Even to this day, there are many marine creatures that are still unidentified or have been hiding from us, and some are rarely seen.
I’m sure you’ll freak out if you encounter one of them in the deep. Like diver Ryan Carpenter and his diver colleagues who encountered tubular creature while exploring waters off Ticao Island in the Philippines.
Ryan Carpenter said, “No one in our party could identify it (even the divemaster hadn’t seen one before), so we turned to the Internet for help.”
These creepy, feathery, glow-in-the-dark creatures are actually pyrosomes.
They are elusive and totally trippy sea creature seldom seen in real life. Marine biologist Rebecca Helm calls them the unicorns of the ocean.
“Pyrosomes is a colony of hundreds to thousands of individuals called zooids, cloned from one egg and bound together in a cylindrical tunicate looking like a worm creature.”
The colony of purplish-blue gummy worm look is the effect of a “gelatinous tunic” that binds the zooids together.
The translucent tube it forms is hollow, closed on one end and open on the other, and they are also bioluminescent and can produce a blue-green biochemical light, which glows in the dark.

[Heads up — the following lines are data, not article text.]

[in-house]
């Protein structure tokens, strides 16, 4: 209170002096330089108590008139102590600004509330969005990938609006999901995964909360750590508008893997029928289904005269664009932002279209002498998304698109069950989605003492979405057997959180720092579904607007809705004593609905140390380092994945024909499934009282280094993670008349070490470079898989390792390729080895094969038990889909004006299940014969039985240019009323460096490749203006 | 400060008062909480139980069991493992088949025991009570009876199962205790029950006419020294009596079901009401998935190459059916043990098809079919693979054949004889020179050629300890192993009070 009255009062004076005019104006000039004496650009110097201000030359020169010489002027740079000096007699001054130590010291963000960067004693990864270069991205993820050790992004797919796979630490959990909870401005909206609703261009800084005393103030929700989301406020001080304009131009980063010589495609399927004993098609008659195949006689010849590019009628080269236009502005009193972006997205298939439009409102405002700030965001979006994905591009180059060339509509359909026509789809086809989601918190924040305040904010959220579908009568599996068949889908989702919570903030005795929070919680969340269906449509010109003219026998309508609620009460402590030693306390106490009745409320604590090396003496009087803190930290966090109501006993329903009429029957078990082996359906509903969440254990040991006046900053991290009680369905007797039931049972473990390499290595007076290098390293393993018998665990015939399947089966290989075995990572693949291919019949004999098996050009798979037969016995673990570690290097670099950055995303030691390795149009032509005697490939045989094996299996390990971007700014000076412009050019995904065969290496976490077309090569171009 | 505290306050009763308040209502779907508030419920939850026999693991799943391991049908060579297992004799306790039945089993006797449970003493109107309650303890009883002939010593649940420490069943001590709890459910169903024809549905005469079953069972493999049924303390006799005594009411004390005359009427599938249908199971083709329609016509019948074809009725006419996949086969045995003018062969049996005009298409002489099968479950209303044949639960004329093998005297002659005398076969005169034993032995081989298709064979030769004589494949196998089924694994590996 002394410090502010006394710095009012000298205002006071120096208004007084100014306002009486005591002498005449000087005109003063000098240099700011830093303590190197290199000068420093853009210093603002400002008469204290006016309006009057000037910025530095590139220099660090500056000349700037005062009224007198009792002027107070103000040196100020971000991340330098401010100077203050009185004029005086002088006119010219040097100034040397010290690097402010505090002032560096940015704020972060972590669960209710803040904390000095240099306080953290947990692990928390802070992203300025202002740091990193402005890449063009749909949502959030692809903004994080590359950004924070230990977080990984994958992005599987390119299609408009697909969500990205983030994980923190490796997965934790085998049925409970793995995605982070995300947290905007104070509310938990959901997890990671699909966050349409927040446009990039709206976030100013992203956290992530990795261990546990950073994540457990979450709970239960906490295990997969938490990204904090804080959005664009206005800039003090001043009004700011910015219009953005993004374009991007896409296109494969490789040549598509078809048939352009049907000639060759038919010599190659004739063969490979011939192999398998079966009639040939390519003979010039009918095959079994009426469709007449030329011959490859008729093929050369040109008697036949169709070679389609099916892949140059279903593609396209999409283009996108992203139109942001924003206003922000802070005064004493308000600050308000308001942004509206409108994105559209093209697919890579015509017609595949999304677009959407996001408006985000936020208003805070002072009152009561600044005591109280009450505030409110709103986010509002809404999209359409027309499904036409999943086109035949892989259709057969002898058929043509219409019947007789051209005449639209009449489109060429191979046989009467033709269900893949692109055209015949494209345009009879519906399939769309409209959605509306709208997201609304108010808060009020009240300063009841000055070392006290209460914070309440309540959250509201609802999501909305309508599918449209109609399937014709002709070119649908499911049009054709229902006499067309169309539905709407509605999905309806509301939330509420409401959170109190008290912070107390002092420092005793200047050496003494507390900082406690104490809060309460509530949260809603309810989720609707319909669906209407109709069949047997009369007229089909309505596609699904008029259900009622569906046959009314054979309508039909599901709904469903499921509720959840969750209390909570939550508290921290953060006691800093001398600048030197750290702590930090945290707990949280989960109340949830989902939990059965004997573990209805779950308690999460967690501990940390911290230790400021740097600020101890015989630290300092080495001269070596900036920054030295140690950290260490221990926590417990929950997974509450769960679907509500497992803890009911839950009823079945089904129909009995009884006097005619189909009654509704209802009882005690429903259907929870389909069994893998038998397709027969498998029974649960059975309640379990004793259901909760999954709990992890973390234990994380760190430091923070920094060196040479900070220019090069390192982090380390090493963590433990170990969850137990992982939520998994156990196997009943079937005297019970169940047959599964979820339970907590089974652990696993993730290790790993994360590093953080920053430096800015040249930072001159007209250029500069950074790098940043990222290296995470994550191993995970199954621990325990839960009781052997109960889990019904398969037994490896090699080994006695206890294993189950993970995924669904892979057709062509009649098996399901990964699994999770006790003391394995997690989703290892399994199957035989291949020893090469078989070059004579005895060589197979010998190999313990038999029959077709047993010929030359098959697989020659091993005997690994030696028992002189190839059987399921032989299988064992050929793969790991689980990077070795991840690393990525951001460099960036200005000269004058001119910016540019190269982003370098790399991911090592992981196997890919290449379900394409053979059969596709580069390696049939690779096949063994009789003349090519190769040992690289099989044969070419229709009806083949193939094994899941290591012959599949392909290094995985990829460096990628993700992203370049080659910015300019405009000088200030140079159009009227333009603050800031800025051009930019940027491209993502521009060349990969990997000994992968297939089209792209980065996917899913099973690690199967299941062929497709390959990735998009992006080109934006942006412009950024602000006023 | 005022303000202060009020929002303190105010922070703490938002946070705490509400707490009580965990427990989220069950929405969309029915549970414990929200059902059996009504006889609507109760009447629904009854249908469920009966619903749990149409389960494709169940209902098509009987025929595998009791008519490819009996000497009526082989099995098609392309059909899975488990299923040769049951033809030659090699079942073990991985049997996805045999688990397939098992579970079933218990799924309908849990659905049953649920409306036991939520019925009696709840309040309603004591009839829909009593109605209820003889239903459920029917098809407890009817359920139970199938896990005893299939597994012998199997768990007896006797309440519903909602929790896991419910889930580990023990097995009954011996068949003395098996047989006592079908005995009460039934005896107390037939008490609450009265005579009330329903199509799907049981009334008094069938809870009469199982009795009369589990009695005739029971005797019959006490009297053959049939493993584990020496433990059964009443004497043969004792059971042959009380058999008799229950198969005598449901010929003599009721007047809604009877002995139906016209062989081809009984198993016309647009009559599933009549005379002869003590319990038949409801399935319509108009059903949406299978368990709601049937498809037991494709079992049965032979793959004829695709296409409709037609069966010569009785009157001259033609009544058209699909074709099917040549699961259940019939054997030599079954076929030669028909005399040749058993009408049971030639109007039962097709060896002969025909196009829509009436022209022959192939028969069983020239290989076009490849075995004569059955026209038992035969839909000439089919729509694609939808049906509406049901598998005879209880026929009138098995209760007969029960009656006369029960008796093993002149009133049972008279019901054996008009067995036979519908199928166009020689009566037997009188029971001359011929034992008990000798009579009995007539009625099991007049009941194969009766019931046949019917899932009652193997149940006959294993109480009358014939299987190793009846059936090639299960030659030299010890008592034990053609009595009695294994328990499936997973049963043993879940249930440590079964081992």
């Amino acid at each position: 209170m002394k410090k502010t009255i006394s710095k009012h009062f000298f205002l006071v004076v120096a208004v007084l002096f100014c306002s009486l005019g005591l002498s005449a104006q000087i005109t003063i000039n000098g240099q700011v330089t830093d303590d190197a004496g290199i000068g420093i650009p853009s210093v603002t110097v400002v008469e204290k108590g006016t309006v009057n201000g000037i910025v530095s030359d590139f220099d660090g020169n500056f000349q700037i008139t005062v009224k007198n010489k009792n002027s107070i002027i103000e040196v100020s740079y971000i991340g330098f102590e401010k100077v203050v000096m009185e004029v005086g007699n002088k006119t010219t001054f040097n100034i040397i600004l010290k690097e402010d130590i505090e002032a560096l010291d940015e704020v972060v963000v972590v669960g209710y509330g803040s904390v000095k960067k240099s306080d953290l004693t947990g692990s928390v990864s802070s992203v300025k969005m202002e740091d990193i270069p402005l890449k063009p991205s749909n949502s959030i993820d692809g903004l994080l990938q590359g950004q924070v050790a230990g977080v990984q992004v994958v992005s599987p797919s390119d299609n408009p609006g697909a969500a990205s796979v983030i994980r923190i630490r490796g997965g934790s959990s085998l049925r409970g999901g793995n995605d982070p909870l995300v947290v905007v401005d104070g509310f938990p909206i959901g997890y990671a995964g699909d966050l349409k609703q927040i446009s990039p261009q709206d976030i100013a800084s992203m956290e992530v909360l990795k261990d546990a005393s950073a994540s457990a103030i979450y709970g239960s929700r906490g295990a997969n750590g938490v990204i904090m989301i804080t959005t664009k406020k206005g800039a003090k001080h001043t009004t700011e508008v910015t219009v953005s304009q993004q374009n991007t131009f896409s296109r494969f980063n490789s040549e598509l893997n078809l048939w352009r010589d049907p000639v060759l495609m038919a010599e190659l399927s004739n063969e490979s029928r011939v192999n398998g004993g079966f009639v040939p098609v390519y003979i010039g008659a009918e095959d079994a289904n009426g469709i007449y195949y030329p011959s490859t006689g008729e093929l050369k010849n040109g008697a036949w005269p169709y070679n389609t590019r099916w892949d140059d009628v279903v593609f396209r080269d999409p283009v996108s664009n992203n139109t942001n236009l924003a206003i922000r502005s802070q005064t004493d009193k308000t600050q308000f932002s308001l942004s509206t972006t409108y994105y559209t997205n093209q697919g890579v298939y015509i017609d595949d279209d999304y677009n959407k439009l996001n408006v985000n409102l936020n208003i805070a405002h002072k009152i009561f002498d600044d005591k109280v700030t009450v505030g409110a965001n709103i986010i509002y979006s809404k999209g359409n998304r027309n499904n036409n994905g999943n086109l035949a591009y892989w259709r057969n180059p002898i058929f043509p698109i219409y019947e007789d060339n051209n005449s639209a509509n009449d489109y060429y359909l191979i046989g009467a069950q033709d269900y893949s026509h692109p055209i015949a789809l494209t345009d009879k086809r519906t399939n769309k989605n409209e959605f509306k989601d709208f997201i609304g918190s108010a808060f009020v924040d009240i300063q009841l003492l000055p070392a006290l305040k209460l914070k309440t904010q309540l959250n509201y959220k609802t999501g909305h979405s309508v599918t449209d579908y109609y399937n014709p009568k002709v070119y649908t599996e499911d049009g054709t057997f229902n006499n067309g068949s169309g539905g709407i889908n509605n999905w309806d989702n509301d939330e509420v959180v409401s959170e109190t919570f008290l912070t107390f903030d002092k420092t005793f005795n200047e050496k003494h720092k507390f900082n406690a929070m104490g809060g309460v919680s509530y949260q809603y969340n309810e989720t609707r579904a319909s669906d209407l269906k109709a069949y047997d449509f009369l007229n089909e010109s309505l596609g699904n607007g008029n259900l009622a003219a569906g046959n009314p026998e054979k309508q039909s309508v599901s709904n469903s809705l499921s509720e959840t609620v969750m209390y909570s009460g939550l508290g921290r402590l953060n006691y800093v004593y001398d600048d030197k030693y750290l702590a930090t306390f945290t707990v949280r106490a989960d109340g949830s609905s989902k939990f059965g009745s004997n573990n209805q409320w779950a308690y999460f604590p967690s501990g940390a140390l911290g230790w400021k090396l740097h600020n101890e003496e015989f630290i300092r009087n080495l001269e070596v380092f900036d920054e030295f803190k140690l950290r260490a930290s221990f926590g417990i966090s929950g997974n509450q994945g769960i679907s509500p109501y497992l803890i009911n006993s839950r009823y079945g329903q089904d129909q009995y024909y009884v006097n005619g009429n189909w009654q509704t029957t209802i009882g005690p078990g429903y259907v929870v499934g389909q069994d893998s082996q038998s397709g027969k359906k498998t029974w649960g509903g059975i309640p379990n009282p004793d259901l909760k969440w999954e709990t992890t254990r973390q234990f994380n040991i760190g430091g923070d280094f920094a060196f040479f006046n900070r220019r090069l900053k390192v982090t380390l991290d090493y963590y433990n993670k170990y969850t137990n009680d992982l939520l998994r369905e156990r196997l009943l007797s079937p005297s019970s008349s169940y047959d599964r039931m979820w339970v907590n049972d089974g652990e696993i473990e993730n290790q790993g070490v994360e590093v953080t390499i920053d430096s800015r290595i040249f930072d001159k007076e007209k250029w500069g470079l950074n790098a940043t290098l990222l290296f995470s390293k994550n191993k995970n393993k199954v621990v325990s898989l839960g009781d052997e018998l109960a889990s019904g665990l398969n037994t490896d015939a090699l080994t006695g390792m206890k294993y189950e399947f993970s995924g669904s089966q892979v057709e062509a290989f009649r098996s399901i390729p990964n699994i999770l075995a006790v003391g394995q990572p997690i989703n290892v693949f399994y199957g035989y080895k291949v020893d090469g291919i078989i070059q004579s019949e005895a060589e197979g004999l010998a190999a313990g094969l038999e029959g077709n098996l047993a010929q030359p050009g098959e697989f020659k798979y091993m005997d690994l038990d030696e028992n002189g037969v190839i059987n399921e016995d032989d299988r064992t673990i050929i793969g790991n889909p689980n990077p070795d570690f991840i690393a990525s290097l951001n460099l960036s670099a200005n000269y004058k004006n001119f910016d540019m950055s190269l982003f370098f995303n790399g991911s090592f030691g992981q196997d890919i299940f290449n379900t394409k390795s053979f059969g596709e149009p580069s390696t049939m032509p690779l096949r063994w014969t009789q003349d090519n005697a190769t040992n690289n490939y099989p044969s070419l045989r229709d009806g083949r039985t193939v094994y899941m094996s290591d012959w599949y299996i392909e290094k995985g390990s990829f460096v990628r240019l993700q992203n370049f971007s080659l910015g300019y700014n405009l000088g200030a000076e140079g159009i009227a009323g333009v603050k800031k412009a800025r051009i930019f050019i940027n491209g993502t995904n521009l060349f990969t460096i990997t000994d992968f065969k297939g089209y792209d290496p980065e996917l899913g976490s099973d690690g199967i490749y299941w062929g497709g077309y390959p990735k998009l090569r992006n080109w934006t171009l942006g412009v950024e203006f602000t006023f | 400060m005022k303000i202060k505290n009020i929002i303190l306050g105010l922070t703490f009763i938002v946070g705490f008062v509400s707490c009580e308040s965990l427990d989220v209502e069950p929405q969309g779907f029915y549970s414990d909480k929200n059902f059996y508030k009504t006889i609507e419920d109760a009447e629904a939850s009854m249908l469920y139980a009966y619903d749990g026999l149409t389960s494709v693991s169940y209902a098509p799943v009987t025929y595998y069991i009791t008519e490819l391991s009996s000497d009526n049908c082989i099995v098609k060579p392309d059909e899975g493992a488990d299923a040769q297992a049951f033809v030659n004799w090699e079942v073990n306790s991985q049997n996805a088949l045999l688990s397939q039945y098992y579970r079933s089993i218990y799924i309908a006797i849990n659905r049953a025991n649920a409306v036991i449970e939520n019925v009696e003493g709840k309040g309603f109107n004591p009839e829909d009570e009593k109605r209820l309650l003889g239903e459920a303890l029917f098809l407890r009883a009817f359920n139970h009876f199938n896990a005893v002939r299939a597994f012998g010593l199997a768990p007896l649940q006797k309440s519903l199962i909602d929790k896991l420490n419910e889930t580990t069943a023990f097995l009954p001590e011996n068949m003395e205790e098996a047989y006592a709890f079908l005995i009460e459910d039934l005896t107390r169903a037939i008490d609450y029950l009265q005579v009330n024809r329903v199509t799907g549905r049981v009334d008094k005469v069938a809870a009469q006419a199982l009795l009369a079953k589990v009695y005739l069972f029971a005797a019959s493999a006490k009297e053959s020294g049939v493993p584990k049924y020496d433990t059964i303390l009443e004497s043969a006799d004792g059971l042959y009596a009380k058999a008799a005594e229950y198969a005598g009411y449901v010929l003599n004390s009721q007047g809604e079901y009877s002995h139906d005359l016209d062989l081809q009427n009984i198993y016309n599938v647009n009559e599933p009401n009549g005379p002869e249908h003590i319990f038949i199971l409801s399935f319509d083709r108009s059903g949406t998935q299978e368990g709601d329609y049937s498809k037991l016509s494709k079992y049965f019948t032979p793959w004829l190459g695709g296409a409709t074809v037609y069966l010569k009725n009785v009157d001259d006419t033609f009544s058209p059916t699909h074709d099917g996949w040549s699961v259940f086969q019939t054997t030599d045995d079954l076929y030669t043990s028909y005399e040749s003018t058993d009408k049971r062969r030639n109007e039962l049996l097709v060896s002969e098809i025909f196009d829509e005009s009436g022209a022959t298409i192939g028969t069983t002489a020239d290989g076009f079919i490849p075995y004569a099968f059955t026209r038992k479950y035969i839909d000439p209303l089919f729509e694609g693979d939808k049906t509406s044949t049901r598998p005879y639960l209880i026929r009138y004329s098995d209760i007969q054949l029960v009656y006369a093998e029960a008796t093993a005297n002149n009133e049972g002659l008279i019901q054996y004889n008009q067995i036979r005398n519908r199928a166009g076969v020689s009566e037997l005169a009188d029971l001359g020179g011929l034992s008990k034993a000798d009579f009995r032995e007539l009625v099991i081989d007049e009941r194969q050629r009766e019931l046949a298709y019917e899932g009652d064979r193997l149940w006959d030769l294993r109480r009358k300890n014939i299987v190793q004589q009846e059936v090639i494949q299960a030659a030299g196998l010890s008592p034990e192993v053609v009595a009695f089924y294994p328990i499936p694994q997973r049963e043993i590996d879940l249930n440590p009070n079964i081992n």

“Pyrosomes are filter feeders that use the pores, or individual zooids, on its outer surface to eat microscopic plankton. Each pore sucks in sea water, filters the unwanted stuff through its pharyngeal basket, and flushes the water out through its center hole. These actions also thrust the colony through the water.”
Pyrosomes can grow up to 60 feet long with a diameter that can fit an adult human inside.
These delicate and fluffy creatures as one diver describe it like “an exquisitely soft feather boa” are one of the most mysterious glowing creatures of the sea.
Watch the video:
Here’s an explanation about pyrosomes:
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